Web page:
Spain’s Prime Minister Pedro Sanchez announced that foreign tourists will be allowed to enter the country starting in July.
It came as welcome news for his country’s battered tourism industry which makes up 12 per cent of Spain’s GDP.
“As you know, Spain receives more than 80 million visitors a year. I am announcing that from July, Spain will reopen for foreign tourism in conditions of safety. Foreign tourists can also start planning their holidays in our country. Spain needs tourism, and tourism needs safety in both origin and destination. We will guarantee that tourists will not run any risks, nor will they bring any risk to our country,” Sanchez said.
“The hardest part is over. We are seeing light at the end of the tunnel,” said Sánchez, adding that “the response of the Spanish people has been formidable.”
However, for anyone arriving in Spain, the currently imposed two-week quarantine has been criticized for hampering the tourism sector.
“We will guarantee that tourists will not run any risks and they will not bring us any risks,” Sánchez said.
The Spanish football league will also resume business, starting behind closed doors from June 8. In July it may open to the public if conditions allow.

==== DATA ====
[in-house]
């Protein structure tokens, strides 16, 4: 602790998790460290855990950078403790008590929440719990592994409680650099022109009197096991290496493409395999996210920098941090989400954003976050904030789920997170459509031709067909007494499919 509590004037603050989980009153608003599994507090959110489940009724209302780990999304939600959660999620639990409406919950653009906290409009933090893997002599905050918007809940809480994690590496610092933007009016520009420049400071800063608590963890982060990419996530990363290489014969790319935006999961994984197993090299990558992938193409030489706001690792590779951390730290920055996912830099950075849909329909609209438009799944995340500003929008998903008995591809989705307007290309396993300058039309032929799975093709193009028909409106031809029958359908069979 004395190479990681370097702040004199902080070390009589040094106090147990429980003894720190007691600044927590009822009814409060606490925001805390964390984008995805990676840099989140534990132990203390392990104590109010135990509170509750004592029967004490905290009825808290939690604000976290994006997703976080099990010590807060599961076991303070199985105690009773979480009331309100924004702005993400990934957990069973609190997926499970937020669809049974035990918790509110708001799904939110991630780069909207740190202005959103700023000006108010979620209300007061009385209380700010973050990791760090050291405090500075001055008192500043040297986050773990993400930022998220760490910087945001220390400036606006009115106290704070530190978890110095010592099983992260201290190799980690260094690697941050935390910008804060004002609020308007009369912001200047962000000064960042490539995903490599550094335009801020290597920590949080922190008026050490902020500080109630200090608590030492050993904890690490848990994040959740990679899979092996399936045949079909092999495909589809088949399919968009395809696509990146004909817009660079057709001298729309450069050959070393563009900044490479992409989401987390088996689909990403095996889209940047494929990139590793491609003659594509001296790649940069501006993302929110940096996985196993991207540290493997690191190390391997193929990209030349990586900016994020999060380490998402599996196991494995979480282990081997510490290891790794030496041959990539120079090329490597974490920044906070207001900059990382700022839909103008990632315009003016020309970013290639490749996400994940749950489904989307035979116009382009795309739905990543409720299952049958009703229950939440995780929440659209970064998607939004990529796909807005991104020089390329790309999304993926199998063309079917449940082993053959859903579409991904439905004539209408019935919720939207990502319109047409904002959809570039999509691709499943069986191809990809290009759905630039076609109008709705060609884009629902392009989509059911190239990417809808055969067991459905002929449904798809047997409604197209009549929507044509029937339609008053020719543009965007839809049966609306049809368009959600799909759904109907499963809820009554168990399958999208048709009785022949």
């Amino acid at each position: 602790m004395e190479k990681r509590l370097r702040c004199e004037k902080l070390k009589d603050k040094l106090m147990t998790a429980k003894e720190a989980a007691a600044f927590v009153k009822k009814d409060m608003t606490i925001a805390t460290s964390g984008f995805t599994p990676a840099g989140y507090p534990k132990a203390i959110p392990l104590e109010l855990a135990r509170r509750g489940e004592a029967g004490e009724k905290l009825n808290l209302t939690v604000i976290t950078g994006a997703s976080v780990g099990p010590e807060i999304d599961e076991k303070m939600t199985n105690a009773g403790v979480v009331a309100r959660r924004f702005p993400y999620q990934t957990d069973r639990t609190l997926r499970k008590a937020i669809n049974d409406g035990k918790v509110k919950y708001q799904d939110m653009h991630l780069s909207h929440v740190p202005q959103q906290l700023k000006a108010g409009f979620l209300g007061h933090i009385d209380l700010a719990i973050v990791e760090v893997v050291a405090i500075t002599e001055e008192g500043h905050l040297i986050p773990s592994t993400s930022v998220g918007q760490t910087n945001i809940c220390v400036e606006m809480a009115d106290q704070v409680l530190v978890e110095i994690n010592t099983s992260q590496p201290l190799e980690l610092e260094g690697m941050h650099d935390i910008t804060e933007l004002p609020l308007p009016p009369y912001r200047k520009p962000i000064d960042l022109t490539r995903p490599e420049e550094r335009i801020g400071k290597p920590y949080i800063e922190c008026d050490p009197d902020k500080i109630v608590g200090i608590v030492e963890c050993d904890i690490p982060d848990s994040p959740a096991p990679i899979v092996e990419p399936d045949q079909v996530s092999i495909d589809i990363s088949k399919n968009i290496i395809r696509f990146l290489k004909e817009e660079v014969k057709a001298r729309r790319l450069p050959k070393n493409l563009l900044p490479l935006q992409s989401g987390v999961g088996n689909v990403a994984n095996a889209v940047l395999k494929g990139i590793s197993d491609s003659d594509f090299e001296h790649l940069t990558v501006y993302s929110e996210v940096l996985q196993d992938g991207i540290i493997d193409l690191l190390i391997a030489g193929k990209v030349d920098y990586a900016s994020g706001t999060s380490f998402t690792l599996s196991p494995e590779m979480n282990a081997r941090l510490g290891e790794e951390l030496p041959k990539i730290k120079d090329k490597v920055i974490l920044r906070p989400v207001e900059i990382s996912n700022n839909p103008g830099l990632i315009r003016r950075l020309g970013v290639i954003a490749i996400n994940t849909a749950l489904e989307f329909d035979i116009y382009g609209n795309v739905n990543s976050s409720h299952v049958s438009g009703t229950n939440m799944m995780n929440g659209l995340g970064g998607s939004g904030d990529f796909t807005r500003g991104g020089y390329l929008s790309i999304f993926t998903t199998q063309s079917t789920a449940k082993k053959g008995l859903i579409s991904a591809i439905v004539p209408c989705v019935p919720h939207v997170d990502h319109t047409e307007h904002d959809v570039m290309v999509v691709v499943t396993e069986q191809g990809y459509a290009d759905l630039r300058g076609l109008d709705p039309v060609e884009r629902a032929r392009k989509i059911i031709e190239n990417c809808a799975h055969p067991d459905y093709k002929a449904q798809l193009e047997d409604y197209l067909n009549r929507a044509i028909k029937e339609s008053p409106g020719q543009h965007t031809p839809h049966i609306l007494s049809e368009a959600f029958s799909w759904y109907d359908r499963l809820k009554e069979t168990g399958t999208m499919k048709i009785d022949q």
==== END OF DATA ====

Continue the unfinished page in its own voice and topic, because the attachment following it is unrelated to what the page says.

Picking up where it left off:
Meanwhile, far-right demonstrators who support the Vox party took to the streets of Madrid to protest lockdown restrictions.
Several thousand people gathered Saturday in their cars and on motorbikes in the city center.
“I’m here to ask this government to end it because they are leading us to ruin. As a worker I think they are managing things very badly. Sanchez go home,” one demonstrator said.
It comes after Spain’s parliament allowed Sanchez to extend the state of emergency by 14 days, giving him the authority to restrict people’s movements.
To date, 28,628 people in Spain have died of coronavirus and 234,824 have been infected. The health crisis has also made socioeconomic problems worse. Unemployment rose by 300,000 in March and almost 283,000 in April.